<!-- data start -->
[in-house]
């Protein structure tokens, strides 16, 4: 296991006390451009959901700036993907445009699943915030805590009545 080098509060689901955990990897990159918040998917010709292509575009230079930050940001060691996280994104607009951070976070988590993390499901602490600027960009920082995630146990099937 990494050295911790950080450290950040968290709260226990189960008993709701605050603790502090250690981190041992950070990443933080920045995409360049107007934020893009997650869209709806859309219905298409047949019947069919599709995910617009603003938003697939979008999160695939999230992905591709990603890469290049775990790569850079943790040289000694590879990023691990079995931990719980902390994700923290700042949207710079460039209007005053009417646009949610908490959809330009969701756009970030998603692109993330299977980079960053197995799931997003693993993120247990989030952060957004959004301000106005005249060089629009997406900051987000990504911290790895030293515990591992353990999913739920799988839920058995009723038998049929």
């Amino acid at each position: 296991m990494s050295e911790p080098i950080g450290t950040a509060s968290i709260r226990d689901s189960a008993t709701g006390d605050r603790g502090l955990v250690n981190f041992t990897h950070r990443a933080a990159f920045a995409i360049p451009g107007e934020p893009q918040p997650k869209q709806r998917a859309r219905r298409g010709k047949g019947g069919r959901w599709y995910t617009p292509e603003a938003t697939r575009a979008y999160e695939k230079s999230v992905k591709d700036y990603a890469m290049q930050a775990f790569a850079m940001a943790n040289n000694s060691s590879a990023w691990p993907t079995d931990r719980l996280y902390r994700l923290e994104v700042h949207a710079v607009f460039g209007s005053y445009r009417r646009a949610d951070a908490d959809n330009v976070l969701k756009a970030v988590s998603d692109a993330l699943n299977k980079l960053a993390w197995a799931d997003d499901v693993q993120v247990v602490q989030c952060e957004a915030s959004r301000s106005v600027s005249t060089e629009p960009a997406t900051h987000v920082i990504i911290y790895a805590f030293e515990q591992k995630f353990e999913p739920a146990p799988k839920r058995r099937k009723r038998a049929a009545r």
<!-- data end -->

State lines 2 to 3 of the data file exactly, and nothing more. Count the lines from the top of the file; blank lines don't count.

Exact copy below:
């Protein structure tokens, strides 16, 4: 296991006390451009959901700036993907445009699943915030805590009545 080098509060689901955990990897990159918040998917010709292509575009230079930050940001060691996280994104607009951070976070988590993390499901602490600027960009920082995630146990099937 990494050295911790950080450290950040968290709260226990189960008993709701605050603790502090250690981190041992950070990443933080920045995409360049107007934020893009997650869209709806859309219905298409047949019947069919599709995910617009603003938003697939979008999160695939999230992905591709990603890469290049775990790569850079943790040289000694590879990023691990079995931990719980902390994700923290700042949207710079460039209007005053009417646009949610908490959809330009969701756009970030998603692109993330299977980079960053197995799931997003693993993120247990989030952060957004959004301000106005005249060089629009997406900051987000990504911290790895030293515990591992353990999913739920799988839920058995009723038998049929």
């Amino acid at each position: 296991m990494s050295e911790p080098i950080g450290t950040a509060s968290i709260r226990d689901s189960a008993t709701g006390d605050r603790g502090l955990v250690n981190f041992t990897h950070r990443a933080a990159f920045a995409i360049p451009g107007e934020p893009q918040p997650k869209q709806r998917a859309r219905r298409g010709k047949g019947g069919r959901w599709y995910t617009p292509e603003a938003t697939r575009a979008y999160e695939k230079s999230v992905k591709d700036y990603a890469m290049q930050a775990f790569a850079m940001a943790n040289n000694s060691s590879a990023w691990p993907t079995d931990r719980l996280y902390r994700l923290e994104v700042h949207a710079v607009f460039g209007s005053y445009r009417r646009a949610d951070a908490d959809n330009v976070l969701k756009a970030v988590s998603d692109a993330l699943n299977k980079l960053a993390w197995a799931d997003d499901v693993q993120v247990v602490q989030c952060e957004a915030s959004r301000s106005v600027s005249t060089e629009p960009a997406t900051h987000v920082i990504i911290y790895a805590f030293e515990q591992k995630f353990e999913p739920a146990p799988k839920r058995r099937k009723r038998a049929a009545r």